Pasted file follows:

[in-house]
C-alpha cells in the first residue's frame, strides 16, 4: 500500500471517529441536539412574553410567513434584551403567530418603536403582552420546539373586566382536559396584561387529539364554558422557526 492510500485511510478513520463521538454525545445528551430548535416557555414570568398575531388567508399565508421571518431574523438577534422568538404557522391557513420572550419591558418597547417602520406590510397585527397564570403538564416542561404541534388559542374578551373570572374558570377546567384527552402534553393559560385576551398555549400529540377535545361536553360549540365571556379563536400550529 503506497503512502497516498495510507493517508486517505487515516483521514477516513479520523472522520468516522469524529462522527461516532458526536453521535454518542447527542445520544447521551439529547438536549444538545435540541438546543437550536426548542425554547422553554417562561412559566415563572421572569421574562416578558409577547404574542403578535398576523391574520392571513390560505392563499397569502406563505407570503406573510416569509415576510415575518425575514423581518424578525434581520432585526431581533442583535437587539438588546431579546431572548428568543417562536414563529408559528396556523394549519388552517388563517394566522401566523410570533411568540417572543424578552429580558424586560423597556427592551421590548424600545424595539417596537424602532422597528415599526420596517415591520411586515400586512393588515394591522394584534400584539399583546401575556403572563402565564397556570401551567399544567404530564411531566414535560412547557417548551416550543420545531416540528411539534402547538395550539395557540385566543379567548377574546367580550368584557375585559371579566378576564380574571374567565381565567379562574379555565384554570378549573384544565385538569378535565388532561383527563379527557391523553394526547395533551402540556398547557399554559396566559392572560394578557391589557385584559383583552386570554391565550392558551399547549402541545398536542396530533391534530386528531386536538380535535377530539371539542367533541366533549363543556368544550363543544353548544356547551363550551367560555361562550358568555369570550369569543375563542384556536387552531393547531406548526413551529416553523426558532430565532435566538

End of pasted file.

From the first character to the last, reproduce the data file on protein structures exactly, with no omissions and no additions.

[in-house]
C-alpha cells in the first residue's frame, strides 16, 4: 500500500471517529441536539412574553410567513434584551403567530418603536403582552420546539373586566382536559396584561387529539364554558422557526 492510500485511510478513520463521538454525545445528551430548535416557555414570568398575531388567508399565508421571518431574523438577534422568538404557522391557513420572550419591558418597547417602520406590510397585527397564570403538564416542561404541534388559542374578551373570572374558570377546567384527552402534553393559560385576551398555549400529540377535545361536553360549540365571556379563536400550529 503506497503512502497516498495510507493517508486517505487515516483521514477516513479520523472522520468516522469524529462522527461516532458526536453521535454518542447527542445520544447521551439529547438536549444538545435540541438546543437550536426548542425554547422553554417562561412559566415563572421572569421574562416578558409577547404574542403578535398576523391574520392571513390560505392563499397569502406563505407570503406573510416569509415576510415575518425575514423581518424578525434581520432585526431581533442583535437587539438588546431579546431572548428568543417562536414563529408559528396556523394549519388552517388563517394566522401566523410570533411568540417572543424578552429580558424586560423597556427592551421590548424600545424595539417596537424602532422597528415599526420596517415591520411586515400586512393588515394591522394584534400584539399583546401575556403572563402565564397556570401551567399544567404530564411531566414535560412547557417548551416550543420545531416540528411539534402547538395550539395557540385566543379567548377574546367580550368584557375585559371579566378576564380574571374567565381565567379562574379555565384554570378549573384544565385538569378535565388532561383527563379527557391523553394526547395533551402540556398547557399554559396566559392572560394578557391589557385584559383583552386570554391565550392558551399547549402541545398536542396530533391534530386528531386536538380535535377530539371539542367533541366533549363543556368544550363543544353548544356547551363550551367560555361562550358568555369570550369569543375563542384556536387552531393547531406548526413551529416553523426558532430565532435566538